Table 1.

Laboratory tests in a patient with Kikuchi-Fujimoto Disease and SLE, Pereira, 2017.

Lab tests  Results 
Elisa HIV  Negative 
HBsAg  Negative 
Epstein Barr IgM  Negative 
Anti-HVC  Negative 
Cytomegalovirus IgM  Negative 
Tuberculin test  0mm (negative) 
Ferritin, ng/mL  Normal 
PCR, mg/dL (RV=0–5)  16.8 
ESR  106 
Serum alkaline phosphatase IU/L  83 
Creatinine  0.9 
ANA  1/2.560 coarse mottled pattern 
Direct COOMBS  Positive 
Reticulocyte production index  2.80% 
Proteinuria in 241314mg 
Anti-DNA  1/10 (positive) 
Anti-Sm  79 (positive) 
Anti-RNP  >100 (positive) 
C4 (RV=10–40mg/dL)  4.40 (consumed) 
C3 (RV=80–177mg/dL)  50.60 (consumed) 

A diagnosis of SLE is made based on the presence of 9/17 SLICC criteria, with high activity of the disease (SLEDAI 14 points). The imaging studies showed multiple reactive type lymphadenopathies at the intraparotid level, in bilateral cervical segments I, II, III, IV, and V, on both axillary regions in the left iliac fossa, anterior to the psoas muscle, with the largest measuring 1.5cm (Fig. 1). A biopsy of the cervical lymph node reported hyperplasia and cell changes indicative of potential lymphoma (Fig. 2A), with similar findings observed in the bone marrow study. Nevertheless, the immunohistochemistry ruled out the diagnosis of lymphoma (Fig. 2B) and confirmed lymphoid hyperplasia with positive labeling for interfollicular histiocytes, compatible with KFD (Fig. 2C and D).

Fig. 1.

Simple neck CT: showing reactive lymphadenopathies localized bilaterally in segments I and II.

(0.06MB).
Fig. 2.

Lymph node biopsy.

A. Hematoxylin and eosin stain: small necrotic foci and nodal and interfollicular hyperplasia with mononuclear cells showing mild atypia, intermixed with neutrophils and histiocytic cells.

B–D. Immunohistochemistry: CD20 positive staining showing normal distribution lymphocytes, with evidence of hyperplasia (B). CD68 positive staining (C) and CD163 (D) of mostly interfollicular histiocytic cells. The cell proliferation rate measured by Ki67 is normal.

(0.54MB).
Discussion

The case of a patient in her thirties with generalized lymphadenopathy coexisting with SLE – a rare association in our country – is discussed. KFD was initially independently reported in 1972 by pathologists Kikuchi and Fujimoto, as a lymphadenitis with focal proliferation of reticular cells accompanied by numerous histiocytes, karyorrhexis and fagocitosis.5 The disease affects mainly women in their third to fourth decade of life, and while its prevalence in higher among the Asian population, there have been some cases reported in America, Europe and Africa.4,5 The etiology of the disease is still unknown; however, the most accepted hypothesis is its viral origin, although the evidence associating the disease to viruses such as Epstein-Barr, herpes virus, and other infectious causes is not convincing.5,6 Moreover, there are some reports on the coexistence with autoimmune diseases such as Still's, granulomatosis with polyangiitis, Sjögren's syndrome, polymiositis, relapsing polychondritis, thyroiditis, autoimmune hepatitis, rheumatoid arthritis, and less frequently SLE.2,4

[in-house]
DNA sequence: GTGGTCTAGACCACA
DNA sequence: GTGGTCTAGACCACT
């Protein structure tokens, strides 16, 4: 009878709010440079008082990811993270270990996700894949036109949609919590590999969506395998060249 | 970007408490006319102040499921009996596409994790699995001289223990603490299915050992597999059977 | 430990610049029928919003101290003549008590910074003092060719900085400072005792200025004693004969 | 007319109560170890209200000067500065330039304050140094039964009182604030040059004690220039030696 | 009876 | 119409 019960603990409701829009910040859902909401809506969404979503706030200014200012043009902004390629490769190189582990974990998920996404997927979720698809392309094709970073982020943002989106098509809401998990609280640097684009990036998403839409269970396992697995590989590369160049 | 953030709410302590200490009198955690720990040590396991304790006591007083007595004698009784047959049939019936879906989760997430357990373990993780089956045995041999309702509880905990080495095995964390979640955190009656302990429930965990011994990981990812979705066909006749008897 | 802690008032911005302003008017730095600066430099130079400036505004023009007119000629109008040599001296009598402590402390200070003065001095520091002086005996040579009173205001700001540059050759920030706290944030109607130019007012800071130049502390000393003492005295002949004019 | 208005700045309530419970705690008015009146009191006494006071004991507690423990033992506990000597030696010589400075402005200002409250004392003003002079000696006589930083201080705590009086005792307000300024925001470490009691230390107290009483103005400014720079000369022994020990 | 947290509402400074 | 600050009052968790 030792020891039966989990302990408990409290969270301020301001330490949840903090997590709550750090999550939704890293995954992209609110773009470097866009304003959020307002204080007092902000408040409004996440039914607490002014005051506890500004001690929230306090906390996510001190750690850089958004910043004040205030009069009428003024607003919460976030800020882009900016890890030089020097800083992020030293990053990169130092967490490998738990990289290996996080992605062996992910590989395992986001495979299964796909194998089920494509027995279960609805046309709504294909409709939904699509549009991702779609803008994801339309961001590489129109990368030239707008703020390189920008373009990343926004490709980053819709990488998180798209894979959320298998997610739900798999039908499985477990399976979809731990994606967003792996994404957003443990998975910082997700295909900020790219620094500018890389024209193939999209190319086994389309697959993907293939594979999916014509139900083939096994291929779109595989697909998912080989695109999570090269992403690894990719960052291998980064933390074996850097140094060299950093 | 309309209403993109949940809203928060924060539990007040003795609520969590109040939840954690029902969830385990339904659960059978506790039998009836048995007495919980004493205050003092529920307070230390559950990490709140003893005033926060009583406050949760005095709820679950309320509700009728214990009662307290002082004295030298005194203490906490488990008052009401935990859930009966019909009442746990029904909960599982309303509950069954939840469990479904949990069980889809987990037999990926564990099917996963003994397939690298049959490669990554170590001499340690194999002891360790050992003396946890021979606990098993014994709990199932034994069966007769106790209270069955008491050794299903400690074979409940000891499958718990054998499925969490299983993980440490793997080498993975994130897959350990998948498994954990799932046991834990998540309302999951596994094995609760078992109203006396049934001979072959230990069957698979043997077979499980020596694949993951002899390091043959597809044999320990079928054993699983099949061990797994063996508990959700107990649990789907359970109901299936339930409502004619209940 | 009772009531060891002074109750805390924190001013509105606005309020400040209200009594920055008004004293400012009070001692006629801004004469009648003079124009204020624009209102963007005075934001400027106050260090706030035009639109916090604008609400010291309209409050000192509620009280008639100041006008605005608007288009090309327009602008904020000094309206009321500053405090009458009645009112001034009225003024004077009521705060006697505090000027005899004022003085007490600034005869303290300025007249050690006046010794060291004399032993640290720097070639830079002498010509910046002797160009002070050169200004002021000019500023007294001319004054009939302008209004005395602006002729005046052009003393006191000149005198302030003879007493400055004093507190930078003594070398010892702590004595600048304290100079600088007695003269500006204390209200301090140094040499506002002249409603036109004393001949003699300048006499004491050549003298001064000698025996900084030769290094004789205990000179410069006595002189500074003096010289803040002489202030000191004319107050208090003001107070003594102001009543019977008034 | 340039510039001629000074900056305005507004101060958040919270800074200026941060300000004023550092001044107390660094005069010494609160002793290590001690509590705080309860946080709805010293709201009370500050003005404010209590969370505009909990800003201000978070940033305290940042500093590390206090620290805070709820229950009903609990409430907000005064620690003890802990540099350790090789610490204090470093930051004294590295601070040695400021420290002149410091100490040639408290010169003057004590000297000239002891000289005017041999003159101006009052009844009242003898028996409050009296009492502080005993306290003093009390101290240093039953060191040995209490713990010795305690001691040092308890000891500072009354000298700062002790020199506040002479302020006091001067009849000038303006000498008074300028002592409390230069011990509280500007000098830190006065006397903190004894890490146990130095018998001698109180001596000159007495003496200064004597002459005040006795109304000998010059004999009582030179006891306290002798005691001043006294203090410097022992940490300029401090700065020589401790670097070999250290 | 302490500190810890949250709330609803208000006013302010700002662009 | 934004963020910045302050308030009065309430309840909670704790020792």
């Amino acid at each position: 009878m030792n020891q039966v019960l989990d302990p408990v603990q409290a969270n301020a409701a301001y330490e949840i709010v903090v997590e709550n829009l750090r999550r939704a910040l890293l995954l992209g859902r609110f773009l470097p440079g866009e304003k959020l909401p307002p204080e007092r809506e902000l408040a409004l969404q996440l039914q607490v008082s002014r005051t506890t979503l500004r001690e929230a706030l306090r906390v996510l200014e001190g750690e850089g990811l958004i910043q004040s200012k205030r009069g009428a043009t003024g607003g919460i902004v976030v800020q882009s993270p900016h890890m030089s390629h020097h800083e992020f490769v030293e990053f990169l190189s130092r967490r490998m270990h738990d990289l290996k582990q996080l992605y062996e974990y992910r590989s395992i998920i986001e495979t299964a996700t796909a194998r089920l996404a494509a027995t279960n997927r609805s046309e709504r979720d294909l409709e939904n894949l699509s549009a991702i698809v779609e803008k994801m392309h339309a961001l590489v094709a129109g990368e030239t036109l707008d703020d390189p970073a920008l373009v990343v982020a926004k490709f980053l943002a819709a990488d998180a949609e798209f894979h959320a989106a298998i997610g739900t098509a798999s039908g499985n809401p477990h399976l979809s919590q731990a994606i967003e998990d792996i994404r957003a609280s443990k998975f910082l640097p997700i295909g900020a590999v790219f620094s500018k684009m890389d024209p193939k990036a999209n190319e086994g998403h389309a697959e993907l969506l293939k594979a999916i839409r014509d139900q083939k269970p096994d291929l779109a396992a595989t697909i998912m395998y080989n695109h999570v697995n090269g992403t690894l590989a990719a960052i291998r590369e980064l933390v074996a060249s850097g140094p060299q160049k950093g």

The patient in this case presented with concomitant manifestations of both SLE and KFD, indicating that these 2 conditions may share several clinical and morphological characteristics, which results in a difficult differential diagnosis. KFD may present simultaneously with SLE or may develop before of after SLE has been diagnosed.7 In a series of 91 cases of patients affected by KFD, 11 of the patients had a known history of SLE, 10 patients were concomitantly diagnosed, and 2 patients developed the disease over the course of follow-up.6

The physical examination and imaging studies conducted showed enlarged lymph nodes involving the parotid glands and the cervical, axillary and anterior psoas muscle regions, indicating the presence of generalized lymphadenopathy, in accordance with Ferrer's definition.8 The generalized lymphadenopathy is a rare presentation of KFD4,5 and in contrast, the characteristic finding is unilateral cervical lymphadenopathy, with usually small lymph nodes (<3cm), mobile and tender at palpation. Other symptoms described in this disease include nausea, emesis, weight loss, and arthralgia, with the latter being the cardinal manifestation of the clinical presentation in our patient.

Some authors have claimed that KFD may be a characteristic or an incomplete phase of lupus lymphadenitis; however, several case reports with absent SLE characteristics argue in favor of two separate entities that may coexist.7